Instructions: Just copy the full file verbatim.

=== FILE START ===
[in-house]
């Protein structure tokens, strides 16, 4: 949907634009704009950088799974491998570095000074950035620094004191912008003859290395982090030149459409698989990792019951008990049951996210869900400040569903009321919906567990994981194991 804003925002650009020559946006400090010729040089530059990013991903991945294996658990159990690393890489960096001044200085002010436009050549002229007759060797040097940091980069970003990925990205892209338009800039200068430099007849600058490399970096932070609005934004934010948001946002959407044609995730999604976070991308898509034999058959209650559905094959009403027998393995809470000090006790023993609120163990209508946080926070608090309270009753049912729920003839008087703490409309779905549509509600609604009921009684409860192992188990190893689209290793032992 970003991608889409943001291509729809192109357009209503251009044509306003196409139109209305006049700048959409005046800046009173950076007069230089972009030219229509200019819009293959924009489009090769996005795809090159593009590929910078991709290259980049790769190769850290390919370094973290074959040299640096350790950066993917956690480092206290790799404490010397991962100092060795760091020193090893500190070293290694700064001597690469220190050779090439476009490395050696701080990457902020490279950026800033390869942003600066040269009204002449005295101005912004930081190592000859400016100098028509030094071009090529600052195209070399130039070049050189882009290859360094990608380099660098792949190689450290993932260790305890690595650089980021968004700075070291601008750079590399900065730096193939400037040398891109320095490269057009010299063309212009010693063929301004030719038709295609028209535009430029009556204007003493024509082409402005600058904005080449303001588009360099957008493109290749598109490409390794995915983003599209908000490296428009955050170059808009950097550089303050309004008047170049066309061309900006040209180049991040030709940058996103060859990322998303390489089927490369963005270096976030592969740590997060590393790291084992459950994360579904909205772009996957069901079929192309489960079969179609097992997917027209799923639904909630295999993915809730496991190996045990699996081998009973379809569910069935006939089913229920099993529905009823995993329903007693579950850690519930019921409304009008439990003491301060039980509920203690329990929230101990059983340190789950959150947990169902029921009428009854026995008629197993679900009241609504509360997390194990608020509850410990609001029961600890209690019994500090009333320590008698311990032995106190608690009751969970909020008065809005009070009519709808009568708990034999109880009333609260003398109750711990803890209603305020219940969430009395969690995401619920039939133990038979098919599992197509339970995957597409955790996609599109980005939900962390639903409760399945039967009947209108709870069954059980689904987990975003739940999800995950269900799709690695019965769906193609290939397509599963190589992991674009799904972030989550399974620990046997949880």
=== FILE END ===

[in-house]
């Protein structure tokens, strides 16, 4: 949907634009704009950088799974491998570095000074950035620094004191912008003859290395982090030149459409698989990792019951008990049951996210869900400040569903009321919906567990994981194991 804003925002650009020559946006400090010729040089530059990013991903991945294996658990159990690393890489960096001044200085002010436009050549002229007759060797040097940091980069970003990925990205892209338009800039200068430099007849600058490399970096932070609005934004934010948001946002959407044609995730999604976070991308898509034999058959209650559905094959009403027998393995809470000090006790023993609120163990209508946080926070608090309270009753049912729920003839008087703490409309779905549509509600609604009921009684409860192992188990190893689209290793032992 970003991608889409943001291509729809192109357009209503251009044509306003196409139109209305006049700048959409005046800046009173950076007069230089972009030219229509200019819009293959924009489009090769996005795809090159593009590929910078991709290259980049790769190769850290390919370094973290074959040299640096350790950066993917956690480092206290790799404490010397991962100092060795760091020193090893500190070293290694700064001597690469220190050779090439476009490395050696701080990457902020490279950026800033390869942003600066040269009204002449005295101005912004930081190592000859400016100098028509030094071009090529600052195209070399130039070049050189882009290859360094990608380099660098792949190689450290993932260790305890690595650089980021968004700075070291601008750079590399900065730096193939400037040398891109320095490269057009010299063309212009010693063929301004030719038709295609028209535009430029009556204007003493024509082409402005600058904005080449303001588009360099957008493109290749598109490409390794995915983003599209908000490296428009955050170059808009950097550089303050309004008047170049066309061309900006040209180049991040030709940058996103060859990322998303390489089927490369963005270096976030592969740590997060590393790291084992459950994360579904909205772009996957069901079929192309489960079969179609097992997917027209799923639904909630295999993915809730496991190996045990699996081998009973379809569910069935006939089913229920099993529905009823995993329903007693579950850690519930019921409304009008439990003491301060039980509920203690329990929230101990059983340190789950959150947990169902029921009428009854026995008629197993679900009241609504509360997390194990608020509850410990609001029961600890209690019994500090009333320590008698311990032995106190608690009751969970909020008065809005009070009519709808009568708990034999109880009333609260003398109750711990803890209603305020219940969430009395969690995401619920039939133990038979098919599992197509339970995957597409955790996609599109980005939900962390639903409760399945039967009947209108709870069954059980689904987990975003739940999800995950269900799709690695019965769906193609290939397509599963190589992991674009799904972030989550399974620990046997949880």